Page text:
US Anti-Microbial Resistance research has received $104 million in funding, as part of a drive by the US government to tackle the persistent problem.

The U.S. Department of Health and Human Services (HHS), through the Advanced Research Projects Agency for Health (ARPA-H) has announced a project aimed at developing a set of diagnostic and experimental platforms that that can reveal insights into how antibiotic resistance starts.

The project is also aimed at searching for new antibiotics whilst also rapidly seeking to identify the right antibiotic to prescribe for a particular infection as fast as possible.

The project is titled Defeating Antibiotic Resistance through Transformative Solutions (DARTS). According to the HHS, there are around 2.8 million antimicrobial-resistant infections occurring each year in the United States, causing more than 35,000 deaths.

HHS Secretary Xavier Becerra said: “Antibiotic resistance is an urgent and growing threat, and we do not currently have the tools we need to combat it. We must combine better stewardship of antibiotics with novel technologies in order to save lives – exactly what this award will do.”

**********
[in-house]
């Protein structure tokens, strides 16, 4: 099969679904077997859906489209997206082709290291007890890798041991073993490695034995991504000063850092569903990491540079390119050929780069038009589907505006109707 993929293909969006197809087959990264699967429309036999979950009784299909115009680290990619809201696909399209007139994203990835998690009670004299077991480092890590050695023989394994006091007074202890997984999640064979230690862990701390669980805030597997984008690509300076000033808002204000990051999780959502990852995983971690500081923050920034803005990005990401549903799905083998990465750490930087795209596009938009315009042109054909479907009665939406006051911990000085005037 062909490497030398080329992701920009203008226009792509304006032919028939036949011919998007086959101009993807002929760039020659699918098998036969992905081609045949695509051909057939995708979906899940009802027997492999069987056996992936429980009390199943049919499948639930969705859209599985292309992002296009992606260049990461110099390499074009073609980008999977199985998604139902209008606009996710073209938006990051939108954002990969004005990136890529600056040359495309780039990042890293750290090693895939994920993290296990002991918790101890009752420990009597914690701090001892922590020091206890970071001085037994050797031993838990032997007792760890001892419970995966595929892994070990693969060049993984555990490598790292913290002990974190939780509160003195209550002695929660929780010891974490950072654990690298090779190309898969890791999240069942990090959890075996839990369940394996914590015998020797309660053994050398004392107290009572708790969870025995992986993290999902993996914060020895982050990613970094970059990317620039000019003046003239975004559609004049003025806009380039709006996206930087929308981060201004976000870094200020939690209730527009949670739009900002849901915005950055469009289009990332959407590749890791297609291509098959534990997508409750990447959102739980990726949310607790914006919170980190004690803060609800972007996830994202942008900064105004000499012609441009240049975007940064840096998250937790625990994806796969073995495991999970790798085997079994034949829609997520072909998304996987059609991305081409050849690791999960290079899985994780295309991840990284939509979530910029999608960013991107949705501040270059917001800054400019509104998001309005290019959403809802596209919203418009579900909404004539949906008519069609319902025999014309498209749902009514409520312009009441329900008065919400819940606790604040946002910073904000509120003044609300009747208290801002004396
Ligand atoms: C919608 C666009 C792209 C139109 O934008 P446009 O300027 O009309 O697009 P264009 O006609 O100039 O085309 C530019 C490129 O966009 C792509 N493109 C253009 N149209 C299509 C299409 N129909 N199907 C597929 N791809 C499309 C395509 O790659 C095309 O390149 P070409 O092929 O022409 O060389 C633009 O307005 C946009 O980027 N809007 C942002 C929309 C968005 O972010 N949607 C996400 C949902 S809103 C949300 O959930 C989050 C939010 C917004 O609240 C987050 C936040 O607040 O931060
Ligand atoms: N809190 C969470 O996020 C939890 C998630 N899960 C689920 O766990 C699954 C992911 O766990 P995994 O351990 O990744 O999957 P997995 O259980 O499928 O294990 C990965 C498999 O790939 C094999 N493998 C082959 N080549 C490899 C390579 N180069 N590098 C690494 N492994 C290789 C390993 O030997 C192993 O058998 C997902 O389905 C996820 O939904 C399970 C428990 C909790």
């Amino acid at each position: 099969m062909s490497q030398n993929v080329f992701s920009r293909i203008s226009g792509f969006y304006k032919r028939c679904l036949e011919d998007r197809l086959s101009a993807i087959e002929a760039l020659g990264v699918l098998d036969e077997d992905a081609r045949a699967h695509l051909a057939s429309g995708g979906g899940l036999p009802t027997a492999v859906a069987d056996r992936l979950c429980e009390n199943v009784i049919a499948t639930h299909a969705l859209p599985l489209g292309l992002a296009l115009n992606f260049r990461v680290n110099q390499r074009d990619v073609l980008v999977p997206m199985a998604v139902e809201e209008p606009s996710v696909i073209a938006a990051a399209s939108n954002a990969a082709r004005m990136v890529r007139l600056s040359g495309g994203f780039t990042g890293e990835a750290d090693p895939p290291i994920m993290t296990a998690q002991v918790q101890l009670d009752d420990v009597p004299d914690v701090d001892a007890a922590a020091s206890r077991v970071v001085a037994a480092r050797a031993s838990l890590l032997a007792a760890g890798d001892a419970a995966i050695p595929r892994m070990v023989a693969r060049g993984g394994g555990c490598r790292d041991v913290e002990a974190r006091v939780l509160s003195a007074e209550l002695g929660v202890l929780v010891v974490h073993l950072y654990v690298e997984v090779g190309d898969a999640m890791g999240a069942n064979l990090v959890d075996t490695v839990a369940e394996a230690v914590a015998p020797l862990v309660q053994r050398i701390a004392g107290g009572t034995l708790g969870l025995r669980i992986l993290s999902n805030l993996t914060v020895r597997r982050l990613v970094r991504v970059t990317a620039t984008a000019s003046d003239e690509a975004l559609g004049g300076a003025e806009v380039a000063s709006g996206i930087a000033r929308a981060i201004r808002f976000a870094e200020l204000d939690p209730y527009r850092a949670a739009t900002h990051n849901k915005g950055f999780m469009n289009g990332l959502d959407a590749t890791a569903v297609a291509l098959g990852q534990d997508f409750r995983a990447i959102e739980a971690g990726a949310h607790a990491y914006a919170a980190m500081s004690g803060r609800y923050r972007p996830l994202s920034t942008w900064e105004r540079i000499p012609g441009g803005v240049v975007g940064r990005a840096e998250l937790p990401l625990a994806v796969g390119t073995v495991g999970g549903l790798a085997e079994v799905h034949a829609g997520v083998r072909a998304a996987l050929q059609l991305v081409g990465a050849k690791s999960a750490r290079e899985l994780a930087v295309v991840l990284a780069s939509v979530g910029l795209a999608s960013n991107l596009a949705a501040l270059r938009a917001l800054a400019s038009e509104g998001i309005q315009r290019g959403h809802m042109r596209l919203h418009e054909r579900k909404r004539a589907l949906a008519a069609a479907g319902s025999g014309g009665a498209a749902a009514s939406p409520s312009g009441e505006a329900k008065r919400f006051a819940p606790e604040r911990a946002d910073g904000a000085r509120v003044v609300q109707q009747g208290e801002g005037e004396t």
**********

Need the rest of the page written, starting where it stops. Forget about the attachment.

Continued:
The initiative is intended to complement activities funded by other federal research and development agencies to develop an ultra-high-speed screening system that analyses billions of bacteria individually.

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The goal is to create a platform to allow projects such as these to be implemented in hospitals across the US in hopes of increasing the US government’s ability to surveil drug-resistant bacteria.

 ARPA-H Program Manager Paul Sheehan said: “Quickly identifying the right antibiotic empowers healthcare providers to fight off superbugs and return patients to health. With DARTS, we aim to develop a compact diagnostic tool for the most problematic bacterial strains.”

The project was announced through the HHS’ Open Broad Agency Announcement, a funding body aimed at providing money to research that pushes technological advancement in the fields of public health. 

Meanwhile, in Canada, two Quebc-based hospitals have begun to pilot the use of equipment that uses light to kill bacteria and other pathogens, aimed at developing methods that don’t use anti-biotics.

At the same time, Portugal-based health system Luisadas Saude Health has partnered with California-based software company PrecisePK to deploy evidence-based tools in clinics to combat drug-resistant bacteria.